Build Your Own Flying Car
This week’s top Flying Car News: A new “homebuilt” flying car, autonomous drones that help farmers, flying insect-scale robots, and more!
Flying cars will be a significant part of the future of transportation. Recent advancements in drone technology, electric VTOL aircraft, and autonomous systems have paved the way for an aerial transportation revolution. We created the Udacity Flying Car News Series, to ensure you stay up-to-date on all the latest Flying Car and Autonomous Aircraft stories!
Your Own “Homebuilt” Flying Car
Samson motors is creating a flying car with three wheels that will be classified as a “homebuilt vehicle” because 51% of the vehicle must be built by the owner.
“The Switchblade can fly up to an altitude of 13,000 feet and at a top speed of 200 mph. It is also fitted with a safety parachute. Samson Motors has claimed that the car will be ready for launch in the spring 2018 with a starting price of $120,000.”
American Robotics recently unveiled their fully autonomous drone system for farming. The self-charging, self-managing drone system requires no manual intervention to run its operations.
“I believe fully-automated drone operation is a revolutionary approach that solves many of the real-world problems facing growers today, and I am confident Scout will scale to meet the needs of growers around the world.” —Gary V. McMurray, Associate Director, Collaborative Robotics, Georgia Tech Research Institute
Flying Cars vs. Self Driving Cars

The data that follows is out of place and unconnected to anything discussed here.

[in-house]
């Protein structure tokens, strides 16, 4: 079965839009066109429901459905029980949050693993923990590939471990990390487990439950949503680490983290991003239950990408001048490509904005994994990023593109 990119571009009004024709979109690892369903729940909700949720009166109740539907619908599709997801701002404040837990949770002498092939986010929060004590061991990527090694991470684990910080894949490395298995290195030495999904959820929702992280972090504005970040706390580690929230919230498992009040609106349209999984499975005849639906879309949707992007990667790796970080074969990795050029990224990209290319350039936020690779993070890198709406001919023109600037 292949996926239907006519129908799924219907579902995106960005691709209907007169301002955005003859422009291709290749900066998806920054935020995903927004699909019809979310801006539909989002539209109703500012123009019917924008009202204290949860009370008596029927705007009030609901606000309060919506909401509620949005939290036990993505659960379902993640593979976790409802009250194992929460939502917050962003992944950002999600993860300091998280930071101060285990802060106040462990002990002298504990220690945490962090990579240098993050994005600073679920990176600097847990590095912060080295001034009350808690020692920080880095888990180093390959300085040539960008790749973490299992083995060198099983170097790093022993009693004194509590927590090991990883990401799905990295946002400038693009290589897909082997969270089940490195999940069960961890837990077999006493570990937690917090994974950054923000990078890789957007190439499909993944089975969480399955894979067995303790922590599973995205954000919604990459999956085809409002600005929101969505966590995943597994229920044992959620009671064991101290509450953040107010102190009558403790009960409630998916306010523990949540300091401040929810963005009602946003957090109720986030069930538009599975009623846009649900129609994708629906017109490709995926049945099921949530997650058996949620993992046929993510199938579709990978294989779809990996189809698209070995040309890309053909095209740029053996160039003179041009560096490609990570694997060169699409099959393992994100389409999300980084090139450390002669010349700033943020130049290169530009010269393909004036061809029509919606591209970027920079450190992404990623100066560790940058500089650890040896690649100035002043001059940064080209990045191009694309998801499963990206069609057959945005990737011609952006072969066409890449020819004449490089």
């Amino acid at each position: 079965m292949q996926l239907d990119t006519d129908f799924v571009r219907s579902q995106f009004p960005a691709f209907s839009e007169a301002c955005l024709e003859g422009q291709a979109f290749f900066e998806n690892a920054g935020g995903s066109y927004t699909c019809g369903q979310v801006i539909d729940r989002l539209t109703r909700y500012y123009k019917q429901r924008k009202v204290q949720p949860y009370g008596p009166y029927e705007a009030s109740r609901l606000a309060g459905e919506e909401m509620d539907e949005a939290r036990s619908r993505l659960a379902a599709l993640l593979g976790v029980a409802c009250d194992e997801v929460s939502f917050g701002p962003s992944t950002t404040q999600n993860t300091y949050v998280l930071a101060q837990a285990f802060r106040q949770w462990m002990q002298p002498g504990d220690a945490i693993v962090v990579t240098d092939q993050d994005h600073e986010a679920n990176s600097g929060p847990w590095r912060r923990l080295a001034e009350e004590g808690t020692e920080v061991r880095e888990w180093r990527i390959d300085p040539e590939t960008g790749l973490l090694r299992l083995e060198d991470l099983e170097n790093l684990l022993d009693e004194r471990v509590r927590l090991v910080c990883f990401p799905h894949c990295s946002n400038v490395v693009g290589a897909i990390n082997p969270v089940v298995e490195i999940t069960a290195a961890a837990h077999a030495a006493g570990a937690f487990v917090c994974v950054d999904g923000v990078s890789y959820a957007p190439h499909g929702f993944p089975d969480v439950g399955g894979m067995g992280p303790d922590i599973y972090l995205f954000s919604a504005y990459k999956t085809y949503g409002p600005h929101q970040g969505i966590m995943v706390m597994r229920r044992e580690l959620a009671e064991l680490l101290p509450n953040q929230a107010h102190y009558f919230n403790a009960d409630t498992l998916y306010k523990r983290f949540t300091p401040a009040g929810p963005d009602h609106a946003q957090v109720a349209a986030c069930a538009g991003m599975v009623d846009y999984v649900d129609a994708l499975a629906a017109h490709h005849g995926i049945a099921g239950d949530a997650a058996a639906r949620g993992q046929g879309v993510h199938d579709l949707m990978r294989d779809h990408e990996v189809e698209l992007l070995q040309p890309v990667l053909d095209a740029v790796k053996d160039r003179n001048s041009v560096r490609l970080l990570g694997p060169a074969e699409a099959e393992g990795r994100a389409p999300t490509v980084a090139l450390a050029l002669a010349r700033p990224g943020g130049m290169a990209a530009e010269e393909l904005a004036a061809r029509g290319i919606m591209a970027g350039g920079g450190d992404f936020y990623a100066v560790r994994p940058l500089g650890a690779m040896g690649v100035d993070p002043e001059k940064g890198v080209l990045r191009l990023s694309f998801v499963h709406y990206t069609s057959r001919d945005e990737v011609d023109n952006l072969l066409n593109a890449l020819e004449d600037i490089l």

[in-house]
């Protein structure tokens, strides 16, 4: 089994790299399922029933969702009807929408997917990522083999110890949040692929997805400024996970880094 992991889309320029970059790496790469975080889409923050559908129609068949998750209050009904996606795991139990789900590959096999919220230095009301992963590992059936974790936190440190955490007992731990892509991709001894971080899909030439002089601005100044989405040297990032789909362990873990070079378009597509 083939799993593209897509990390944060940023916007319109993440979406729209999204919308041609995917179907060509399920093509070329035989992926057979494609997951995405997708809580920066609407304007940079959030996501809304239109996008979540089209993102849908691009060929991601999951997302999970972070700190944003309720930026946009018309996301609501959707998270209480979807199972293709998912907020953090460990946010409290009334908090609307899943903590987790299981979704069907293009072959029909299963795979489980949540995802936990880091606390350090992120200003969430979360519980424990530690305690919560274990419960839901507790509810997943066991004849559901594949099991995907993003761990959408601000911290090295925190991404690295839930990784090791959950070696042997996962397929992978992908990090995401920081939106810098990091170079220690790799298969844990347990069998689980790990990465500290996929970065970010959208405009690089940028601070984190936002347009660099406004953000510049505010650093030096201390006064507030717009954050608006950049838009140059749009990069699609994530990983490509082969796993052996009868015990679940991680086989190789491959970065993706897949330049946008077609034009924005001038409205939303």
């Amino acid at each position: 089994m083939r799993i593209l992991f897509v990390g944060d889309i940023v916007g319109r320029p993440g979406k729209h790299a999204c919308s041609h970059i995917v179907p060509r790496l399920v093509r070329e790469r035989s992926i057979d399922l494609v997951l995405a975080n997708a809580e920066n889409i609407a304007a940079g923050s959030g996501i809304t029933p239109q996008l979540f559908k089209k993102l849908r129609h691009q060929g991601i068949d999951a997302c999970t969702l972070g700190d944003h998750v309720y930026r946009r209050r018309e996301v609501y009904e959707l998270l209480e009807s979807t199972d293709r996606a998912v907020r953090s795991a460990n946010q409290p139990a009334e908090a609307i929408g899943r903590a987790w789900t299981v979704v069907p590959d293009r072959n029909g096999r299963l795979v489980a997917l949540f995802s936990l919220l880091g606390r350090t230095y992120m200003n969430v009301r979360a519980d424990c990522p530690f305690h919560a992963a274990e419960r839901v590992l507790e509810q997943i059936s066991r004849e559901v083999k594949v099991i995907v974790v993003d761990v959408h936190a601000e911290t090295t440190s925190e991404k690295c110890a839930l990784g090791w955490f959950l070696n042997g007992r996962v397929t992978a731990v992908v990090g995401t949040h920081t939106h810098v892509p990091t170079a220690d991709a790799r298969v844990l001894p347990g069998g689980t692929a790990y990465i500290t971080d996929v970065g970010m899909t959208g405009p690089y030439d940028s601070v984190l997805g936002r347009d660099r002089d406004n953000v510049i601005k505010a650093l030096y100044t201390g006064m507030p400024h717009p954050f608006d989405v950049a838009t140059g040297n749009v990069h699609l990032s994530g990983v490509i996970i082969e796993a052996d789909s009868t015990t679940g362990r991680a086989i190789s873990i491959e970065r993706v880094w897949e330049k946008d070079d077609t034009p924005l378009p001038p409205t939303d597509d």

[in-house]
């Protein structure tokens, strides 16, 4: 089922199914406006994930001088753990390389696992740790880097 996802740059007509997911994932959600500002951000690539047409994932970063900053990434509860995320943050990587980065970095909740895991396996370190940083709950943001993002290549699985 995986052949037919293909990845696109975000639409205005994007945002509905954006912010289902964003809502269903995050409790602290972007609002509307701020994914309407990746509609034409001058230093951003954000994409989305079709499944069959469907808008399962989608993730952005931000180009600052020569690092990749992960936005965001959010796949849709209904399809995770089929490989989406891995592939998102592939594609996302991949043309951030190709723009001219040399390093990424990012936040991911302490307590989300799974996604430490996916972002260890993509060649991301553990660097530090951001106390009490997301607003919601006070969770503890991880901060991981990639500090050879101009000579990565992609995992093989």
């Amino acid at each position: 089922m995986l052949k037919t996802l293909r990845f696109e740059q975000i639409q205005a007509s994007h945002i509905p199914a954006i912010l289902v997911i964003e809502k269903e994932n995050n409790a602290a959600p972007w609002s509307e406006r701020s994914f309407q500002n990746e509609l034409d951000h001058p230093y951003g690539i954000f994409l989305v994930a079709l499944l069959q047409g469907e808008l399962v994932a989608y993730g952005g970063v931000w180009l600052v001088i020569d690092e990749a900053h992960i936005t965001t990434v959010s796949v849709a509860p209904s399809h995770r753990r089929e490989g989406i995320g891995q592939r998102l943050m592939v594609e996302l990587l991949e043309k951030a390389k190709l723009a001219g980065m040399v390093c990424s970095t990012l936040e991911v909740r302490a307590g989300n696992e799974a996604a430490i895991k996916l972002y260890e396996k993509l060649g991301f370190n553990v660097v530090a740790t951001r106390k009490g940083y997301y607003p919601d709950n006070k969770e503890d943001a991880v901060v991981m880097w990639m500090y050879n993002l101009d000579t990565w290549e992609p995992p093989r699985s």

Nicholas Roy, professor at MIT, founder of Google X Project wing, and an instructor for the Udacity Flying Car Nanodegree Program discusses the differences between the Flying Car Nanodegree Program and the Self Driving Car Nanodegree Program in an insightful new blog post.
“Both of these programs will empower aspiring engineers to succeed today, even as they’re shaping tomorrow. The safe and effective future of smart transportation will emerge through the pioneering work of our students, and we couldn’t be more excited to watch these remarkable developments unfold.”
Flying insect bots the size of a penny require the use of “neuromorphic chips” (which are modeled after how neurons fire in the brain) in order to pack the computation required on such a small form factor.
“A group of Cornell engineers has been experimenting with a new type of programming that mimics the way an insect’s brain works, which could soon have people wondering if that fly on the wall is actually a fly.”
Aurora Flight Sciences successfully tested an autonomous self-flying helicopter performing unmanned cargo delivery in Virginia.
“The company envisions this technology as an “agnostic” tool that can be applied across multiple helicopter types, with potential applications in areas outside of the military in oil and gas, air medical, firefighting, agriculture and more.”
If you are interested in joining the pioneering generation of engineers who will build the smart transportation systems of the future, discover Udacity’s Flying Car Nanodegree Program today!
And stay tuned for more Flying Car News!
Gurupriyan is a Software Engineer and a technology enthusiast, he’s been working on the field for the last 6 years. Currently focusing on mobile app development and IoT.